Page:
Edmund Sydney Williams, 1817 - 1891

Edmund Sydney Williams wrote the original of this autobiography in several stages, between 1867 and 1889. It has been re-copied several times, this version having been copied by Nevil Harvey-Williams in 2002. See last paragraph for full path from source.

  I was born at Beeston in Nottinghamshire Jan. 28th 1817 in a house called the Gravel Pits which, when I went to see it 20 years after, had been turned into a public house.  My mother's father lived in Beeston.  He was a Mr. John Heath and was a hosiery manufacturer there; my father's father [Thomas Williams] had been a navy agent and contractor at Gosport, had made much money during the [Napoleonic] war and then gone into business at Nottingham as a hosiery merchant - and here my father and uncles and aunts were brought up - they lived in Plumpton [actually, Plumptre N.T.H.W.] House, Nottingham.

  My grandfather Williams is said to have been a man of very superior abilities, a great and fascinating speaker and an excellent companion.  While living at Gosport he was on very intimate terms with Admiral Sir Joseph Sydney Yorke, brother of the Earl of Hardwick, and he offered to be the godfather of my father.  My grandfather being a dissenter, however, objected to godfathers but named my father after him.  My grandfather (b.1754), died in (1804) when my father was quite young.  He had married a Miss Marsh, a relation of the Bishop of Peterborough's, and after his death the younger portion of the family was brought up Churchmen and women.  Indeed, I believe that but for the peculiar circumstances in which my father was placed in Hamburg afterwards, he would not have been a dissenter either, much as he honoured the memory of his father.

  Of course, I remember nothing of my grandfather Williams and I can hardly remember my grandmother, though she did once pay us a visit in Hamburg.  My mother's father and mother also once paid us a visit when we were living in Altona (1820).  I can just remember the fact.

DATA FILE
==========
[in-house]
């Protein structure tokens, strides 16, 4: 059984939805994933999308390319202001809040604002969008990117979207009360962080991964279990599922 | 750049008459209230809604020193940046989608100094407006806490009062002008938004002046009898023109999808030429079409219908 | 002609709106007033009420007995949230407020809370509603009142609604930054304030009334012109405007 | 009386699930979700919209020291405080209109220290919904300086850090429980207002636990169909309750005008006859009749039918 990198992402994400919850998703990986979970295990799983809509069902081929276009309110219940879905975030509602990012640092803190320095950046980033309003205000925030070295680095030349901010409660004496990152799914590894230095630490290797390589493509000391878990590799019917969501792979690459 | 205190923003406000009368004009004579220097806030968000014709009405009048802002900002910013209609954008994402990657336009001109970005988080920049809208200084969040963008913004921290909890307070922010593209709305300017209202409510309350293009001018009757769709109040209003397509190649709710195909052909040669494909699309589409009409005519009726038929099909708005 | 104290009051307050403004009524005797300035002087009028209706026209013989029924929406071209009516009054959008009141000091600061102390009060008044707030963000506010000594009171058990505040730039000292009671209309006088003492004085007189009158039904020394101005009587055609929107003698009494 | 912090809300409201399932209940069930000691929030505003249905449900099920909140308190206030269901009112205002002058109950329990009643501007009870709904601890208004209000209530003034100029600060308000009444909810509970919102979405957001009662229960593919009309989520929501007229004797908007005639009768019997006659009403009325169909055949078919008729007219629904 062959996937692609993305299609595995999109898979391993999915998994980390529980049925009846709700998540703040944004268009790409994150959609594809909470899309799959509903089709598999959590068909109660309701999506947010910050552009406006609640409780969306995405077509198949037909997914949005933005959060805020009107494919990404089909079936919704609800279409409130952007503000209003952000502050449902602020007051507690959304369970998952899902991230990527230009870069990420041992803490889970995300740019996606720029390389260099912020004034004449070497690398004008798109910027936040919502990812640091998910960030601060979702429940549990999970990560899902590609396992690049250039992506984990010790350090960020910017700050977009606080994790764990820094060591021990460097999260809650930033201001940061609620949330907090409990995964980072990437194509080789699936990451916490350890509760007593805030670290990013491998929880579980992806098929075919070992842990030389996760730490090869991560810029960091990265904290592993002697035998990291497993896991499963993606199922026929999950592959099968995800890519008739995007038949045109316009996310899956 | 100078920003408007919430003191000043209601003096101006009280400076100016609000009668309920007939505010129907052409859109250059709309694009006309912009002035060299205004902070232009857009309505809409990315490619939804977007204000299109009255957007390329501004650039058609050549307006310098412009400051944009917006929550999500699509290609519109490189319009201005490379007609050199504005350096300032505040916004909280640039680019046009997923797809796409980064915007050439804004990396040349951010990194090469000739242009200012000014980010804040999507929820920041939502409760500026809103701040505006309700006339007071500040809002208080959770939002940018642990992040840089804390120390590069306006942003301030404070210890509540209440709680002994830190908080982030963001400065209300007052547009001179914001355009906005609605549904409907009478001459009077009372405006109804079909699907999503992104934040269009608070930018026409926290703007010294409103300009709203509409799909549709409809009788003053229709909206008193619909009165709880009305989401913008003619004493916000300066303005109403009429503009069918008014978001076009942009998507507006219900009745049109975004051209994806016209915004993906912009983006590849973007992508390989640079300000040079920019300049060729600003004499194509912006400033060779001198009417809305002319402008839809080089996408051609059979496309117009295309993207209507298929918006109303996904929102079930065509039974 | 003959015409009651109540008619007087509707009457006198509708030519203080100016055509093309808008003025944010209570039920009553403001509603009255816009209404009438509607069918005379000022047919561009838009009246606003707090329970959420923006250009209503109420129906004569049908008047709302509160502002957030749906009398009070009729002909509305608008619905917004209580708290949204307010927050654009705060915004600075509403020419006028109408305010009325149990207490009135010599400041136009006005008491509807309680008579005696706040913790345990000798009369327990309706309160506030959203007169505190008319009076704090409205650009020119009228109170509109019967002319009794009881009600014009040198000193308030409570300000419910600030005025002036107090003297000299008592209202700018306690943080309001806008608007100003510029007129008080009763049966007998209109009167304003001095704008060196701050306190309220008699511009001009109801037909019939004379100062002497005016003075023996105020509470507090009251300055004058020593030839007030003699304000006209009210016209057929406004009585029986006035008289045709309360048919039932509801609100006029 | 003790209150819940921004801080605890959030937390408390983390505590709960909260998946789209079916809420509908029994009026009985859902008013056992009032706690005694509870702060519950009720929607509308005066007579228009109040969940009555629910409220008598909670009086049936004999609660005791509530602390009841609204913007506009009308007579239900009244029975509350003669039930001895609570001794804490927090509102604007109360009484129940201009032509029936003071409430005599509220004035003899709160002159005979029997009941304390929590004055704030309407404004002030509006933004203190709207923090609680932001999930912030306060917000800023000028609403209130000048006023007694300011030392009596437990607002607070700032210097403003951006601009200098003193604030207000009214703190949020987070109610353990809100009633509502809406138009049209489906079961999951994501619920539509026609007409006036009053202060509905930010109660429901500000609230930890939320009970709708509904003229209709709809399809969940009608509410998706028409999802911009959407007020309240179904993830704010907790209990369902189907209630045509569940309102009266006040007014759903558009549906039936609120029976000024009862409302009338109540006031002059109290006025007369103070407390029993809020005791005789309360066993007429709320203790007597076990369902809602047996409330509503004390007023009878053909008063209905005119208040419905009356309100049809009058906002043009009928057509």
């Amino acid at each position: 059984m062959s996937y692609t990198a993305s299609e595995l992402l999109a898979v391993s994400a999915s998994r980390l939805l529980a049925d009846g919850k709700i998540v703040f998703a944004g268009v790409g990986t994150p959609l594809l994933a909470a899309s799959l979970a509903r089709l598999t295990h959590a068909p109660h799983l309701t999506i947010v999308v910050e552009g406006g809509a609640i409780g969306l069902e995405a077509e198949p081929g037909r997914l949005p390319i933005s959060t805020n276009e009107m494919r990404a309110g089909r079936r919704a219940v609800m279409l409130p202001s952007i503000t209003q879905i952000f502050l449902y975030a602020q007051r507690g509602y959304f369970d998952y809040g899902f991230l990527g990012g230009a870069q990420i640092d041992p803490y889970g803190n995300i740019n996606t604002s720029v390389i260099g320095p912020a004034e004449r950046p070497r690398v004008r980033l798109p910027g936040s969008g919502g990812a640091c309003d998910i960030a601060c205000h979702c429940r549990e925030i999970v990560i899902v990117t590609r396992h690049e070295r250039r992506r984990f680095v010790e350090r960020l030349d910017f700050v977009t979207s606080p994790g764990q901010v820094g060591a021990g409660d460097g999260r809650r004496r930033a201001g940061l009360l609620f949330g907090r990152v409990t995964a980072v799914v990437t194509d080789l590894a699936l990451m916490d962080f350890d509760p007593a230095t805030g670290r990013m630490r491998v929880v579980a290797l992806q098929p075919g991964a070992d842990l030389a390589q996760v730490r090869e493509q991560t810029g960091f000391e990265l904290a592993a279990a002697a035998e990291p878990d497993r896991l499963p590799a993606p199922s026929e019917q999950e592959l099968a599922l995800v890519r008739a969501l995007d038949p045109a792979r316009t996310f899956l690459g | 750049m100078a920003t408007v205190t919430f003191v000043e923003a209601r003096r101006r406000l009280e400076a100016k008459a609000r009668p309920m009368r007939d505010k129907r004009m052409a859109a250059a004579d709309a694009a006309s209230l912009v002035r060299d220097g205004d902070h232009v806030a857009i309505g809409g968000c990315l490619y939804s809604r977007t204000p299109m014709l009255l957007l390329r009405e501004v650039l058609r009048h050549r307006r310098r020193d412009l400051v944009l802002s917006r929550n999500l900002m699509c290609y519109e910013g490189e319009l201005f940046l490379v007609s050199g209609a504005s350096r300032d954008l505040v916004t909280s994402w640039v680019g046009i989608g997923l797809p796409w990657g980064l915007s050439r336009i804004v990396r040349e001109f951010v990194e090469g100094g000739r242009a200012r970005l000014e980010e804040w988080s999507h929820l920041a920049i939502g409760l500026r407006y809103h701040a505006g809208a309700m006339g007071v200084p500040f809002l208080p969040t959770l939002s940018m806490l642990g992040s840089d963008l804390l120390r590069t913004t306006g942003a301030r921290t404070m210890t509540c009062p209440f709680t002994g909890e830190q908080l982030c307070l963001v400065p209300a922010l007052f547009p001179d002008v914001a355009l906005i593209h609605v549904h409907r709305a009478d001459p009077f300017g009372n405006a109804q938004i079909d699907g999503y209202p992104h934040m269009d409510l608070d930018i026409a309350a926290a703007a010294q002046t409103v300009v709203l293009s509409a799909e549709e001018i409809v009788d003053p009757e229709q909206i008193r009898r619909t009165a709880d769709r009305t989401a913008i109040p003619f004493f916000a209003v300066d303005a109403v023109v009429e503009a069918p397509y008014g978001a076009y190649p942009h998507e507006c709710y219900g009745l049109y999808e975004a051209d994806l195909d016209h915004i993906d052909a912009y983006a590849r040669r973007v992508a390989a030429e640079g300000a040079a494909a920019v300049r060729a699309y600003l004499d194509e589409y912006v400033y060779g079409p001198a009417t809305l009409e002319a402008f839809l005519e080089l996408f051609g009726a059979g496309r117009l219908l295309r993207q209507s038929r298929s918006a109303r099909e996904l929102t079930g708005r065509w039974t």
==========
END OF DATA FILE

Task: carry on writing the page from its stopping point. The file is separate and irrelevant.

When my grandfather died in 1804 my father was 18 and he had to take to the business with a partner and, having been very delicate in his youth, he never was a first rate man of business and the result was that one morning they found that the partner had bolted with every farthing he could lay hold of and involved the business to such an extent that they were obliged to liquidate.  All that was saved was the money belonging to my grandmother, which was settled on her.  This happened in 1816 or 1817 - after my sister Cary and I were born.  [The family business, however, foundered in 1812, and this description is completely at variance with that available from other sources.  The discrepancy in the dates suggest, perhaps, that the debacle he refers to is the bankruptcy of his father's linen drapers business in Cheltenham in the autumn of 1817, rather than the collapse of the family business in Nottingham.  N.T.H.W.].

  My grandfather had many intimate personal friends in the mercantile world and Mr. Thompson Hankey, an eminent city merchant and I believe a banker, offered my grandmother to take my father into their house, in the first instance as a corresponding clerk, if he could make up his mind to go to Germany for a time to make himself thoroughly acquainted with the German language, as well as French, which he knew.  With this in view he went to Hamburg (or rather, in the first instance, to Altona near Hamburg) in 1818, where he remained for 40 years and where most of my brothers and sisters were born.

  My father was the eldest of 4 sons and 3 daughters.  The next brother, my uncle John, at the time when my father went to Germany, was offered either to follow him and also prepare himself for a post in a merchant's house, or to take a clerkship in the Bank of England.  He chose the latter and died a clerk in the Bank of England; he was a good-tempered kind-hearted man but was not ambitious.  The next brother Henry was in the Navy and had been in many actions during the war; he was with Nelson at Copenhagen and in many parts of the globe.  When the peace came and there was little hope of promotion he left the Navy and, having become 'serious', he took to the missionary line and married and went to New Zealand, very early, long before it became a British Colony and is there still (1867) now as Archdeacon Henry Williams.  The fourth and youngest son William was to have been a physician and indeed studied medicine and passed, but he also became 'serious' and followed his brother as a missionary to New Zealand but not till after he had been to Oxford and had been ordained in the ordinary way.  He had better abilities and more opportunities of improving them - he is now Bishop of Waiapu in New Zealand and has translated the Prayer Book and great part of the Bible into New Zealand; also made a dictionary and a grammar of that language.